The roads in Troms county were all well-cleared and generally had only a thin layer of packed snow on them, if anything - it was a relatively easy driving experience. That said, never approach winter driving lightly; always carry warm clothes, food and drink, and make sure the car is in full working order before you depart.
Tromso is a decently-sized city for its location, and thanks to the Gulf Stream it's a lot warmer than it should be for its latitude (temperatures during the day hovered around -3°C).
There are a couple of tourist attractions - some museums, two cathedrals, and departing boat tours - as well as a decent number of supermarkets and shops. Everything is expensive, but that's the case in Norway anyway.
I spent a couple of hours wandering and driving around Tromsø, but didn't have time for any museums; I wanted to go and see the more rural parts of this part of Norway and I only had four hours of daylight in which to do it.
If you do go in the wintertime, remember that it's dark for 20 hours a day and that you can't exactly lounge around outside and enjoy the atmosphere - but you'll probably be out at night trying to see the lights if you're anything like me.
As well as the lights I was also here to see some of the incredible natural environment in this part of the world. I picked Lyngen as my destination - a place that several travel guides said was particularly impressive, and which was only two hours' drive from Tromsø.
I had a wonderful day driving there and back (via different routes), even getting a ferry across a fjord on the way there. The grandeur of the landscape is wonderful; giant mountains rise kilometres above the flooded fjords, and you feel tiny as you wind your car round the edge of the water and through the mountain tunnels.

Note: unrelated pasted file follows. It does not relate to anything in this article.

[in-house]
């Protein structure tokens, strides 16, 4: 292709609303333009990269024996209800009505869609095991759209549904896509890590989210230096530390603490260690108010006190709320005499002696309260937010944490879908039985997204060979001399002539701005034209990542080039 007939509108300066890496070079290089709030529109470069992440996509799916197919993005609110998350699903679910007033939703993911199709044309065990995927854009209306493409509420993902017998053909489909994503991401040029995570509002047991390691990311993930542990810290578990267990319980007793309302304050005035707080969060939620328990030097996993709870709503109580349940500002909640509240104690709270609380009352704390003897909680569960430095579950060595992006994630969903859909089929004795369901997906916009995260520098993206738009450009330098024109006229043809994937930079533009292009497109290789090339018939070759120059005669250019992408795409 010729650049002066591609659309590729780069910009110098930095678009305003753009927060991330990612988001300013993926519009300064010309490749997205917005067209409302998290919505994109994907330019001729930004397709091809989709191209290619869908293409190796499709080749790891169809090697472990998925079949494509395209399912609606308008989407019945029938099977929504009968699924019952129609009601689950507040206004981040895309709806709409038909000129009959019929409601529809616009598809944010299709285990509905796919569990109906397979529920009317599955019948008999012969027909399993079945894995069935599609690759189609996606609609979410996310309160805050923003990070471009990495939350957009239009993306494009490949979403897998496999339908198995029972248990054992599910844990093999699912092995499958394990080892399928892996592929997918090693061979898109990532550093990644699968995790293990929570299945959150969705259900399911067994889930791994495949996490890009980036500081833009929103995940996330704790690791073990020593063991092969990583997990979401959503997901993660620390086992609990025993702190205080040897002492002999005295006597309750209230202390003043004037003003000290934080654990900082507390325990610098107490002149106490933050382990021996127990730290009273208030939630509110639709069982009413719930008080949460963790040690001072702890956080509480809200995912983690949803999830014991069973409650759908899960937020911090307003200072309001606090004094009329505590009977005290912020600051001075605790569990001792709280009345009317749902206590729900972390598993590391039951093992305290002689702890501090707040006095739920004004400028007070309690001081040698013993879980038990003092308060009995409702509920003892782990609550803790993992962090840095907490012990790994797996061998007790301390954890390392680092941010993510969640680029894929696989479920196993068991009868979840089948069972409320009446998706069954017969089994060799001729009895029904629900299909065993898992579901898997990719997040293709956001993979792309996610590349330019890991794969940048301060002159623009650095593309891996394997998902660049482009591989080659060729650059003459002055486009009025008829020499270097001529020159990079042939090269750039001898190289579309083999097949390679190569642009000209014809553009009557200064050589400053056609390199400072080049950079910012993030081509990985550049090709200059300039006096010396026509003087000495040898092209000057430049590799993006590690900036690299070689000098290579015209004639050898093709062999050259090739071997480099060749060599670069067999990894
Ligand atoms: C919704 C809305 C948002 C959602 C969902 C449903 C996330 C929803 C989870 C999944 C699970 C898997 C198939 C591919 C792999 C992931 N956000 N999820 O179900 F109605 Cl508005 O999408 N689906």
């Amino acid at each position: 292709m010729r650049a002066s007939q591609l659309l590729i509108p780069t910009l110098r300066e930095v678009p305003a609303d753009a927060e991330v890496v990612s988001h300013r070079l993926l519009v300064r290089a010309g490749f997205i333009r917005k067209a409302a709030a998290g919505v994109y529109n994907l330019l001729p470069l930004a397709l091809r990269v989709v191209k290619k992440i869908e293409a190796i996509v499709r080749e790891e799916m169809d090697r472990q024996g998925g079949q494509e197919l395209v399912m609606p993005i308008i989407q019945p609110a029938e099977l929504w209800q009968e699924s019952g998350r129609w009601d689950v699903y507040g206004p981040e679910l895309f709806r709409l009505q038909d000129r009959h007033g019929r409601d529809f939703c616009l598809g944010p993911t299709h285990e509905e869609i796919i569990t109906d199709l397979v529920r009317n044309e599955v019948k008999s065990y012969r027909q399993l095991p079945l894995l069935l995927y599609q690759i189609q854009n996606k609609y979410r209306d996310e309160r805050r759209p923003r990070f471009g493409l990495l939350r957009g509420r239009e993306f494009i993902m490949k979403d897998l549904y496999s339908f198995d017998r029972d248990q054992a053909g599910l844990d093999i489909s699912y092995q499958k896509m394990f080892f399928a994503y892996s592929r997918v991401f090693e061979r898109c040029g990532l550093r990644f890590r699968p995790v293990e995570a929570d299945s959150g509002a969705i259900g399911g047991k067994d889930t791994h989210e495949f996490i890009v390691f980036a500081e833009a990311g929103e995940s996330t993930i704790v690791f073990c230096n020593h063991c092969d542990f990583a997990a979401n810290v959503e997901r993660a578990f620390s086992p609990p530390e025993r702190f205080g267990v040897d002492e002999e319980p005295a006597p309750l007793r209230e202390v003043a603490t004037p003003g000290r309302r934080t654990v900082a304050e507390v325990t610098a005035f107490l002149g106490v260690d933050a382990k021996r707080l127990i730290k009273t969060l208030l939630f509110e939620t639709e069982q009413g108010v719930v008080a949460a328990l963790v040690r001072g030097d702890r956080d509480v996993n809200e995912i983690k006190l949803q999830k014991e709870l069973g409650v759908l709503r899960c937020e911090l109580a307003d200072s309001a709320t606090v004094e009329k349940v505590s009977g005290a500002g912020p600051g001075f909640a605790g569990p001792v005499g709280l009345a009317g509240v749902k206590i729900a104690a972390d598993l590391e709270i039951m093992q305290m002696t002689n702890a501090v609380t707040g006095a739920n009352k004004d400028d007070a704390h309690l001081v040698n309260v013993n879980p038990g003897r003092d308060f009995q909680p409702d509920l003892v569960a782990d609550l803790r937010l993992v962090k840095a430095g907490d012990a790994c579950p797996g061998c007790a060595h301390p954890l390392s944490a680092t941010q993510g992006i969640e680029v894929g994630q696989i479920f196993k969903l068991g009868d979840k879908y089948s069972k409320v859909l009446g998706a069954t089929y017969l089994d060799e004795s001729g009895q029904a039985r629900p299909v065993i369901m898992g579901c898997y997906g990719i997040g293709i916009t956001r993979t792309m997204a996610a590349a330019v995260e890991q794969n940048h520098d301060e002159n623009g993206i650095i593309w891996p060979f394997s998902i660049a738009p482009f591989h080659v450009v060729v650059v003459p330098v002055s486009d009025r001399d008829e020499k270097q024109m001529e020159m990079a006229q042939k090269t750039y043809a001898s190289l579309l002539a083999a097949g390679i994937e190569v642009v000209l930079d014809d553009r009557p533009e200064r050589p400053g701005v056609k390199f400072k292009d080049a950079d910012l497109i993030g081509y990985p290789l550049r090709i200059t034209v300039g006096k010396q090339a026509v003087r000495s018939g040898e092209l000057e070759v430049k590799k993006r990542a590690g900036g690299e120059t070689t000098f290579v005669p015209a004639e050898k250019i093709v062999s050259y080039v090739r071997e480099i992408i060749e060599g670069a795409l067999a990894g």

It can get pretty cold in some of the higher areas, though - at one point my car's thermometer read -14°C - so while you can get out of the car to look around, you really can't do it for very long. I had full winter gear (which really tested my hand-luggage-only rule for holidays), but as you'll likely be keeping the inside of the car warm it can be a hassle to get it all on.
If you're an experienced skier I have it on good authority that the mountains around Lyngen are some of the best off-piste in the world. Perhaps one day I'll go back and try that; it would be great to see the landscape from higher up!
Viewing the Aurora
Once I'd got back from Lyngen, I stopped by the hotel for a nap, and then went out in search of the aurora at about 8pm. The peak of auroral activity is usually around 10pm, and I had to drive far enough out of Tromsø that I would avoid its light pollution. In the end I only drove about half an hour away from Tromso, but if I wanted an entirely dark sky I would have had to go at least twice as far; it's really quite impressive how much light that city puts out.
Once I'd found a nice dark, quiet spot (nothing like other cars' headlights ruining your night vision), I sat and let my eyes adjust to the dark, and then slowly started seeing the aurora.
As I mentioned above, it's a lot dimmer than the pictures would have you believe, though I did see it on a low-activity night, so it does get brighter. The scale and size of it is hard to convey - it dominates the sky once you notice it, and it moves just slowly enough that it looks static at first.
Taking photos of it is much like other astrophotography - as big an aperture as possible, very long exposures, a high ISO and a tripod. I was using a Gorillapod propped up on a bank of snow and the camera's self-timer so there was no hands touching the camera when the shutter opened.
I'd recommend taking food with you as well - while I was waiting for the aurora to appear or get stronger, I sat in the car listening to podcasts (a screen would have ruined my night vision) and eating delicious Norwegian snacks.
If you go to Tromsø, I recommend going for at least three nights and definitely get out of the city to see some of the landscape around it. There's a cable car up the nearby mountain to see the city from, as well, plus boat tours in and out of the fjords to keep you occupied.
If you're there for a very long time, you could always pop on one of the many flights up to Svalbard and get really far north - next time I visit, I fully intend to.
I'm very glad with my three day trip, though - it's crossed two things off of my bucket list, and it was beautiful to boot. Cold, snowy holidays might not be for everyone, but if they're your thing, you should go!
You can see more pictures from this trip on Flickr